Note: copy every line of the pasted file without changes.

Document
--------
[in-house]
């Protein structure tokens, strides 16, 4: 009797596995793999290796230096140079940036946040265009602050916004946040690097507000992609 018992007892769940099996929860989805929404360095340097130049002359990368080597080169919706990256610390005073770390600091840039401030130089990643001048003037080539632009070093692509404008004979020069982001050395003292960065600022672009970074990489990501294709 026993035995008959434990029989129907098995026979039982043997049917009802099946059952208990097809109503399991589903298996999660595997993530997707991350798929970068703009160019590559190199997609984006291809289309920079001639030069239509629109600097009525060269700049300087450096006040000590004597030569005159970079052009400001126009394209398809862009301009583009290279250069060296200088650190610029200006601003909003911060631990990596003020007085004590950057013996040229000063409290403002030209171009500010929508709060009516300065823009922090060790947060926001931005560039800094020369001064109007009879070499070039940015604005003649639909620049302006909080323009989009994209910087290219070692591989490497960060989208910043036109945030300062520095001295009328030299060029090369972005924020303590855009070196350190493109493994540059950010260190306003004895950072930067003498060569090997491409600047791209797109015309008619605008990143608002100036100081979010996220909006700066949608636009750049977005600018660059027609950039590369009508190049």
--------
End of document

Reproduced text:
[in-house]
């Protein structure tokens, strides 16, 4: 009797596995793999290796230096140079940036946040265009602050916004946040690097507000992609 018992007892769940099996929860989805929404360095340097130049002359990368080597080169919706990256610390005073770390600091840039401030130089990643001048003037080539632009070093692509404008004979020069982001050395003292960065600022672009970074990489990501294709 026993035995008959434990029989129907098995026979039982043997049917009802099946059952208990097809109503399991589903298996999660595997993530997707991350798929970068703009160019590559190199997609984006291809289309920079001639030069239509629109600097009525060269700049300087450096006040000590004597030569005159970079052009400001126009394209398809862009301009583009290279250069060296200088650190610029200006601003909003911060631990990596003020007085004590950057013996040229000063409290403002030209171009500010929508709060009516300065823009922090060790947060926001931005560039800094020369001064109007009879070499070039940015604005003649639909620049302006909080323009989009994209910087290219070692591989490497960060989208910043036109945030300062520095001295009328030299060029090369972005924020303590855009070196350190493109493994540059950010260190306003004895950072930067003498060569090997491409600047791209797109015309008619605008990143608002100036100081979010996220909006700066949608636009750049977005600018660059027609950039590369009508190049």